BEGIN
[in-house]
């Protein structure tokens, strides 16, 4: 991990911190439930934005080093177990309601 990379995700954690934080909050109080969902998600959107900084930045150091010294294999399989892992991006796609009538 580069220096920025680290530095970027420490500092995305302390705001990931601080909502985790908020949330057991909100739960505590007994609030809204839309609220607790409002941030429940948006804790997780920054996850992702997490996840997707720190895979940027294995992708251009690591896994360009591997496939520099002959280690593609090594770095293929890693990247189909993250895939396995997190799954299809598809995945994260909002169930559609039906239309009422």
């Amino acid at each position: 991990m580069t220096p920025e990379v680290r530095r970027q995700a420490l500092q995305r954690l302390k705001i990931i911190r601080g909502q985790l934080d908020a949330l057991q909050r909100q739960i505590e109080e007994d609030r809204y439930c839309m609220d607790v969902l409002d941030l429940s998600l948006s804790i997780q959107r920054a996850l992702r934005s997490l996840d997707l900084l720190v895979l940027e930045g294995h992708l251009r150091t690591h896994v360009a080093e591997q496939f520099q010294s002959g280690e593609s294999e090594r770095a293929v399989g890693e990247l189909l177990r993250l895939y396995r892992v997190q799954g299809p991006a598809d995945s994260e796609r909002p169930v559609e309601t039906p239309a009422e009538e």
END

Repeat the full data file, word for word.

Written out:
[in-house]
């Protein structure tokens, strides 16, 4: 991990911190439930934005080093177990309601 990379995700954690934080909050109080969902998600959107900084930045150091010294294999399989892992991006796609009538 580069220096920025680290530095970027420490500092995305302390705001990931601080909502985790908020949330057991909100739960505590007994609030809204839309609220607790409002941030429940948006804790997780920054996850992702997490996840997707720190895979940027294995992708251009690591896994360009591997496939520099002959280690593609090594770095293929890693990247189909993250895939396995997190799954299809598809995945994260909002169930559609039906239309009422």
């Amino acid at each position: 991990m580069t220096p920025e990379v680290r530095r970027q995700a420490l500092q995305r954690l302390k705001i990931i911190r601080g909502q985790l934080d908020a949330l057991q909050r909100q739960i505590e109080e007994d609030r809204y439930c839309m609220d607790v969902l409002d941030l429940s998600l948006s804790i997780q959107r920054a996850l992702r934005s997490l996840d997707l900084l720190v895979l940027e930045g294995h992708l251009r150091t690591h896994v360009a080093e591997q496939f520099q010294s002959g280690e593609s294999e090594r770095a293929v399989g890693e990247l189909l177990r993250l895939y396995r892992v997190q799954g299809p991006a598809d995945s994260e796609r909002p169930v559609e309601t039906p239309a009422e009538e």